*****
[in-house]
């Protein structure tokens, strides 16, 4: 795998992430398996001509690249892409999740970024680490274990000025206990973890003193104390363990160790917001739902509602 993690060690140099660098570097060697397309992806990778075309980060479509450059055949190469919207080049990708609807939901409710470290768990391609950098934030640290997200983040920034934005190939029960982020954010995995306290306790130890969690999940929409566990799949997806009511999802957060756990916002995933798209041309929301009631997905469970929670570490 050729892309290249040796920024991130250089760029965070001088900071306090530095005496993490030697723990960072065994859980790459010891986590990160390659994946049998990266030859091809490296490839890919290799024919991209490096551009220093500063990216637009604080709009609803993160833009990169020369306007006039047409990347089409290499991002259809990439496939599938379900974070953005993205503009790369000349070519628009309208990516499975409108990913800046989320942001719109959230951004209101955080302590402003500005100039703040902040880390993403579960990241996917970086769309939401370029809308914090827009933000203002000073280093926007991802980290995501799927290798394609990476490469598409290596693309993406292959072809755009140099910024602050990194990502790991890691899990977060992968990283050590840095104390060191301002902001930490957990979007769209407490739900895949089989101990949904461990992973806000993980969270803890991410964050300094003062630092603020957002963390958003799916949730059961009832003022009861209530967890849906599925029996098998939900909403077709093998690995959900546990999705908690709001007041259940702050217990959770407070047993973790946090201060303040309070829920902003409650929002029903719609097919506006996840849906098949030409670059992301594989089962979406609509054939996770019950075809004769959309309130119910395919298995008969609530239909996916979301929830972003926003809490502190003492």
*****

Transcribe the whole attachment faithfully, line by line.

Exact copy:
[in-house]
């Protein structure tokens, strides 16, 4: 795998992430398996001509690249892409999740970024680490274990000025206990973890003193104390363990160790917001739902509602 993690060690140099660098570097060697397309992806990778075309980060479509450059055949190469919207080049990708609807939901409710470290768990391609950098934030640290997200983040920034934005190939029960982020954010995995306290306790130890969690999940929409566990799949997806009511999802957060756990916002995933798209041309929301009631997905469970929670570490 050729892309290249040796920024991130250089760029965070001088900071306090530095005496993490030697723990960072065994859980790459010891986590990160390659994946049998990266030859091809490296490839890919290799024919991209490096551009220093500063990216637009604080709009609803993160833009990169020369306007006039047409990347089409290499991002259809990439496939599938379900974070953005993205503009790369000349070519628009309208990516499975409108990913800046989320942001719109959230951004209101955080302590402003500005100039703040902040880390993403579960990241996917970086769309939401370029809308914090827009933000203002000073280093926007991802980290995501799927290798394609990476490469598409290596693309993406292959072809755009140099910024602050990194990502790991890691899990977060992968990283050590840095104390060191301002902001930490957990979007769209407490739900895949089989101990949904461990992973806000993980969270803890991410964050300094003062630092603020957002963390958003799916949730059961009832003022009861209530967890849906599925029996098998939900909403077709093998690995959900546990999705908690709001007041259940702050217990959770407070047993973790946090201060303040309070829920902003409650929002029903719609097919506006996840849906098949030409670059992301594989089962979406609509054939996770019950075809004769959309309130119910395919298995008969609530239909996916979301929830972003926003809490502190003492």